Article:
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Bribery and Bid-Rigging

This archive displays posts tagged as relevant to bribery and bid rigging in U.S. government contracting. You may also be interested in the following pages:

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February 11, 2015

Two US Army sergeants, James Edward Norris of Fort Irwin, California, and Seneca Darnell Hampton of Fort Benning, Georgia, pleaded guilty for accepting bribes from Afghan truck drivers at Forward Operating Base Gardez, Afghanistan in exchange for allowing the drivers to take thousands of gallons of fuel from the base for resale on the black market.  DOJ

January 15, 2015

US Navy contractor Glenn Defense Marine Asia and its owner and CEO Leonard Glenn Francis pleaded guilty to bribery and fraud charges, admitting to a decade-long conspiracy involving “scores” of US Navy officials, tens of millions of dollars in fraud and millions of dollars in bribes and gifts. As part of his guilty plea, Francis admitted to defrauding the Navy of tens of millions of dollars by routinely overbilling for various goods and services, including fuel, tugboat services and sewage disposal. Francis and GDMA agreed to forfeit $35M and pay full restitution to the Navy. DOJ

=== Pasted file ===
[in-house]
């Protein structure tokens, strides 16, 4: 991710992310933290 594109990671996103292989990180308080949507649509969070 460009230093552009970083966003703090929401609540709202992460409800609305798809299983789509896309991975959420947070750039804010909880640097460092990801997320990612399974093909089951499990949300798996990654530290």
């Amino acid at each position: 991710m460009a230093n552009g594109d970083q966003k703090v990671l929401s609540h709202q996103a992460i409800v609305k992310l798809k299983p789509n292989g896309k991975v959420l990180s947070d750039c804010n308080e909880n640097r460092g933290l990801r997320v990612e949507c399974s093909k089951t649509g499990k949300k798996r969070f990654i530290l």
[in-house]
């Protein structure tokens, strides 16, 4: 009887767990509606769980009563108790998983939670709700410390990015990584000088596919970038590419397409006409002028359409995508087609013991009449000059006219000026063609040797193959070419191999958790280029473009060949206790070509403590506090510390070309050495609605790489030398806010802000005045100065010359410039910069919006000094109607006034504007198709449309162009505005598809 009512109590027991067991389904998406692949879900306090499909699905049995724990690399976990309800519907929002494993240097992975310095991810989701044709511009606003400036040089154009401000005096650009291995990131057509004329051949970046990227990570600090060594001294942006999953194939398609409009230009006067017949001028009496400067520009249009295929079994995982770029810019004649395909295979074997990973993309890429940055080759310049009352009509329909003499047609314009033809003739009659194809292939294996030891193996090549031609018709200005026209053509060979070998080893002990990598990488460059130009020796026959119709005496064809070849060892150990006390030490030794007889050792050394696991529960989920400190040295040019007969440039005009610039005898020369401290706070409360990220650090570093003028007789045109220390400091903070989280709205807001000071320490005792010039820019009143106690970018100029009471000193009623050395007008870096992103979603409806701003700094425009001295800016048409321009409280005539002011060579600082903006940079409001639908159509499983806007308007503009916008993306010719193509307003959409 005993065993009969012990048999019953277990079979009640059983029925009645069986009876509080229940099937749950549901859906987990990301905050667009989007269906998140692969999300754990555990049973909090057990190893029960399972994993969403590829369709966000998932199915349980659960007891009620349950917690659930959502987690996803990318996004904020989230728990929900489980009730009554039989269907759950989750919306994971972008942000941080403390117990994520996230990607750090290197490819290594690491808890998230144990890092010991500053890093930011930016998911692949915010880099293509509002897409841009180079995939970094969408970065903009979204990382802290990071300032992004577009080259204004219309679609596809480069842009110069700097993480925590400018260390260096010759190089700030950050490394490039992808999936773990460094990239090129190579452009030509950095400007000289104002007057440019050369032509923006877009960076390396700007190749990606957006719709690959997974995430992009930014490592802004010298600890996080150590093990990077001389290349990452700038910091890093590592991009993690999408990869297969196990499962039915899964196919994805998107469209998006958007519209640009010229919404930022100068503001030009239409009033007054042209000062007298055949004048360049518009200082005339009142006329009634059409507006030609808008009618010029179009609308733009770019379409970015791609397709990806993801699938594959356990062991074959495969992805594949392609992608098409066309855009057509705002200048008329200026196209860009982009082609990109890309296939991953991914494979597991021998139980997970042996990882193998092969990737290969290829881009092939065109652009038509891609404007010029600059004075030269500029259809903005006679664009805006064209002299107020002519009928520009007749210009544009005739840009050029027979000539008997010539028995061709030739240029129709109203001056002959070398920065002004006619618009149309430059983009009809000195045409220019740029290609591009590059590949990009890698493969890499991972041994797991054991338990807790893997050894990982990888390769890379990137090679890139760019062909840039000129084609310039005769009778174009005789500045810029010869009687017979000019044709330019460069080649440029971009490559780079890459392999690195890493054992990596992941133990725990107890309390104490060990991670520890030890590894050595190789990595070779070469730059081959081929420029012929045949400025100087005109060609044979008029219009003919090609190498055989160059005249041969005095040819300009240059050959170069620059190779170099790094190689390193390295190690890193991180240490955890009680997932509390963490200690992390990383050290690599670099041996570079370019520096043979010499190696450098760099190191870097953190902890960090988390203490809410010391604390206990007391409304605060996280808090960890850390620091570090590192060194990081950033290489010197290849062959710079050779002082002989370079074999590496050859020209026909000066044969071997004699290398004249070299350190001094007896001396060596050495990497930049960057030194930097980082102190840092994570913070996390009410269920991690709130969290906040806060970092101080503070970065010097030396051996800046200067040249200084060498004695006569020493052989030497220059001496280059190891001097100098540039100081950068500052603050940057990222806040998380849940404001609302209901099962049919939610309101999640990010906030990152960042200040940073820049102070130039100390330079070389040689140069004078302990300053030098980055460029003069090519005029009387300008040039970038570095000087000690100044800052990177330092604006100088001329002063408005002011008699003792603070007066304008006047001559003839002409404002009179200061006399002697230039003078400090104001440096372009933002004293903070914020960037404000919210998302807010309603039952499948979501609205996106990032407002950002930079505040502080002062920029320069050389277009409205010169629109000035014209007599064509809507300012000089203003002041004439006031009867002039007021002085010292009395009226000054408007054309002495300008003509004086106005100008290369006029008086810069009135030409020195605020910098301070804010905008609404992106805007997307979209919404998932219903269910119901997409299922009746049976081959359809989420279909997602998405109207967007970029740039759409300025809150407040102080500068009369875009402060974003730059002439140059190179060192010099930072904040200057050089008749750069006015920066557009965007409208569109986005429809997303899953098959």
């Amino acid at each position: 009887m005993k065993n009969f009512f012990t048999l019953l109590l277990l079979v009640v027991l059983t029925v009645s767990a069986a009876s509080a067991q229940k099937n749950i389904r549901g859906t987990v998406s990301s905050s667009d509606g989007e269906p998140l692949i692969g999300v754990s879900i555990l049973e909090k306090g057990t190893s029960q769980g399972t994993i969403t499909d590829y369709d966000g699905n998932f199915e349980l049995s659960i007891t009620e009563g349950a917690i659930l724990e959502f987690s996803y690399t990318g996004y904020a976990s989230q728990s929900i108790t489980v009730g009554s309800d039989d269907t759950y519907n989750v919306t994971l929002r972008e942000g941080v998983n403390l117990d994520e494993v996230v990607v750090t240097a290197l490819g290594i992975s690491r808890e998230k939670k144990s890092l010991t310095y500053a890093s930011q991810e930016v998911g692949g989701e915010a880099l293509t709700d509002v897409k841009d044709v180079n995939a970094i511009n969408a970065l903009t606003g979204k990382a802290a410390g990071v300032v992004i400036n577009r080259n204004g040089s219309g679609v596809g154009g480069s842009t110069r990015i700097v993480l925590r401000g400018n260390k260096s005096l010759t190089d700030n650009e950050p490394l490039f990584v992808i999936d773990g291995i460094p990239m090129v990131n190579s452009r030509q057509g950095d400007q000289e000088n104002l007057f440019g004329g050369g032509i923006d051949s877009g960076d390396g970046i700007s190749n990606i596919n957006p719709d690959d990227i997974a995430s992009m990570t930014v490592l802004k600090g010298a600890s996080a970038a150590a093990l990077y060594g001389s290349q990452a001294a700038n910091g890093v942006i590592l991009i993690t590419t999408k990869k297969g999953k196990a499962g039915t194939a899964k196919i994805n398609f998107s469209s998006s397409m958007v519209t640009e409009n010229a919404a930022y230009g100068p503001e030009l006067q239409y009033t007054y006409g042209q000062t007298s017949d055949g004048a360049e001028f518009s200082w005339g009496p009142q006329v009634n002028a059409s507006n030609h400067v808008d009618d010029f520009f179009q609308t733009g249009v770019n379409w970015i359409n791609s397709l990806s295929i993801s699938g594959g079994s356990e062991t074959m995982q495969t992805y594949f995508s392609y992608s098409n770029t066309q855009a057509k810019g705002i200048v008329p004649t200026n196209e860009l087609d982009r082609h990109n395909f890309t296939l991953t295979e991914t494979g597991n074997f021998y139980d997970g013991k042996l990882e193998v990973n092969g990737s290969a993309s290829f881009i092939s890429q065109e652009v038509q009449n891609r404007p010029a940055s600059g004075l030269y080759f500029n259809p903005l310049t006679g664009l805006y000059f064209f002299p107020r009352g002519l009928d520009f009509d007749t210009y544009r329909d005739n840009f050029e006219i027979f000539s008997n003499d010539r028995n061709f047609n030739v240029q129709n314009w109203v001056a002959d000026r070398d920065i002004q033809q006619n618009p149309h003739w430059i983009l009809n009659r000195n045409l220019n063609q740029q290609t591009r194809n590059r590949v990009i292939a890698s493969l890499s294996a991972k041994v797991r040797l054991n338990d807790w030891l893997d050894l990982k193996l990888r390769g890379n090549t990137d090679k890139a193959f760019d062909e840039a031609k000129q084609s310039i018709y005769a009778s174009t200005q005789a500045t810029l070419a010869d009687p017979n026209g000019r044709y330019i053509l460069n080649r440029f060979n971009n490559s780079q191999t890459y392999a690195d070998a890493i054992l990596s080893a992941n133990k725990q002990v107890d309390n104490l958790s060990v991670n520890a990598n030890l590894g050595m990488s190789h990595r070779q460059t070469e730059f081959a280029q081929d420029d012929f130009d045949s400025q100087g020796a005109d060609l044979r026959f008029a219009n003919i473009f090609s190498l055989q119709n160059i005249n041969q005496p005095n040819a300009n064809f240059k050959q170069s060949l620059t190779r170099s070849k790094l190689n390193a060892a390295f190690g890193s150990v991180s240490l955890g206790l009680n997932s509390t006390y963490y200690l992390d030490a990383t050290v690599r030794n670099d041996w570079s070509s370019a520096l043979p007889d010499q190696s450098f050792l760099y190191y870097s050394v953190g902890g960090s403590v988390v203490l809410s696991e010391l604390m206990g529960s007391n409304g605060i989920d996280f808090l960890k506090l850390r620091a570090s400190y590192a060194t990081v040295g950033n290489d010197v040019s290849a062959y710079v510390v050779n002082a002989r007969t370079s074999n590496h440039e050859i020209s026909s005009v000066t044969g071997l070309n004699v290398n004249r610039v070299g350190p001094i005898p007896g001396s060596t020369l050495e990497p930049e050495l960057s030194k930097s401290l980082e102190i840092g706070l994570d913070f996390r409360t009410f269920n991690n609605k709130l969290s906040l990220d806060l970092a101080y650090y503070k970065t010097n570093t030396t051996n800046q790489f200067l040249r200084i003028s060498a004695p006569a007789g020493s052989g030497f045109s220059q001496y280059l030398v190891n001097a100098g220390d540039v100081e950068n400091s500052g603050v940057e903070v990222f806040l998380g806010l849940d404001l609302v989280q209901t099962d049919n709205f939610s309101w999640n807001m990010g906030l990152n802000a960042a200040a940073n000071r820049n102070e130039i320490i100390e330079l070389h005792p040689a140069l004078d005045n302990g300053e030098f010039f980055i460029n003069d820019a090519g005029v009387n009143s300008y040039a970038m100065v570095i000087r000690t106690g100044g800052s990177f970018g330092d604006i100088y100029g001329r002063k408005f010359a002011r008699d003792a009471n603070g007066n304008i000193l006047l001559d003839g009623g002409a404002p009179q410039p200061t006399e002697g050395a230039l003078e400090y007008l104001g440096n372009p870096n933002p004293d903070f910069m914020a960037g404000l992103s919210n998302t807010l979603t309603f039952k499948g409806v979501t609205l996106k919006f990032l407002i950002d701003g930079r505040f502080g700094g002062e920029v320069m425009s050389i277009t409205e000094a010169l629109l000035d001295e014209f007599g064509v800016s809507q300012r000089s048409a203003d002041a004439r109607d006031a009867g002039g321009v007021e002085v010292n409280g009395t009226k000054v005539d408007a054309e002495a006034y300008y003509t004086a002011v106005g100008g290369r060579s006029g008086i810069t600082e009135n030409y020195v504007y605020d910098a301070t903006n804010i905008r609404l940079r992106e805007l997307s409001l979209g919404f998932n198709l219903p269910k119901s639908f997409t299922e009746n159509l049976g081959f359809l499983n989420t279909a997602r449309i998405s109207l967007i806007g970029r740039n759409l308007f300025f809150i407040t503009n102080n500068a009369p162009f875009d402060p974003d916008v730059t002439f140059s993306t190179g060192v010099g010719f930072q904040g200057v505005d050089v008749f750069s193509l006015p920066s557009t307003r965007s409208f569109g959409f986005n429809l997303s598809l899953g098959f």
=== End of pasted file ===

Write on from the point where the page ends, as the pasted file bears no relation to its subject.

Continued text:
January 6, 2015

US Navy Officer Jose Luis Sanchez pleaded guilty to federal bribery charges admitting he provided a government contractor with classified ship schedules and other internal US Navy information in exchange for cash, travel and entertainment expenses, as well as the services of prostitutes. He is the fifth to plead guilty in the corruption probe involving Glenn Defense Marine Asia (GDMA), a defense contractor based in Singapore that serviced US Navy ships and submarines throughout the Pacific. DOJ

December 15, 2014

Alaska and Virginia-based technology contractors Eyak Technology LLC and Eyak Services LLC agreed to pay $2.5M to settle charges of alleged False Claims Act and Anti-Kickback Act violations. According to the government, from 2005 to 2011 EyakTek held a $1 billion prime contract with the U.S. Army Corps of Engineers and EyakTek’s then-director of contracts, Harold Babb, accepted kickbacks from several subcontractors of EyakTek and ESL in return for using his position to direct subcontracts to them. In March 2012, Babb pleaded guilty to bribery and kickback charges and was sentenced to 87 months in prison and to pay more than $9M. DOJ

December 4, 2014

Asem Elgawhary, former Principal Vice President of Bechtel Corporation and General Manager of the Power Generation Engineering and Services Company (PGESCo), pleaded guilty in connection with a $5.2M kickback scheme intended to manipulate the competitive bidding process for state-run power contracts in Egypt. In his plea agreement, Elgawhary admitted that, from 1996 to 2011, he was assigned by Bechtel to be the general manager at PGESCo, a joint venture between Bechtel and Egypt’s state-owned and state-controlled electricity company (EEHC) and that he accepted a total of $5.2M from three power companies, which they paid to secure a competitive and unfair advantage in the bidding process. DOJ

December 1, 2014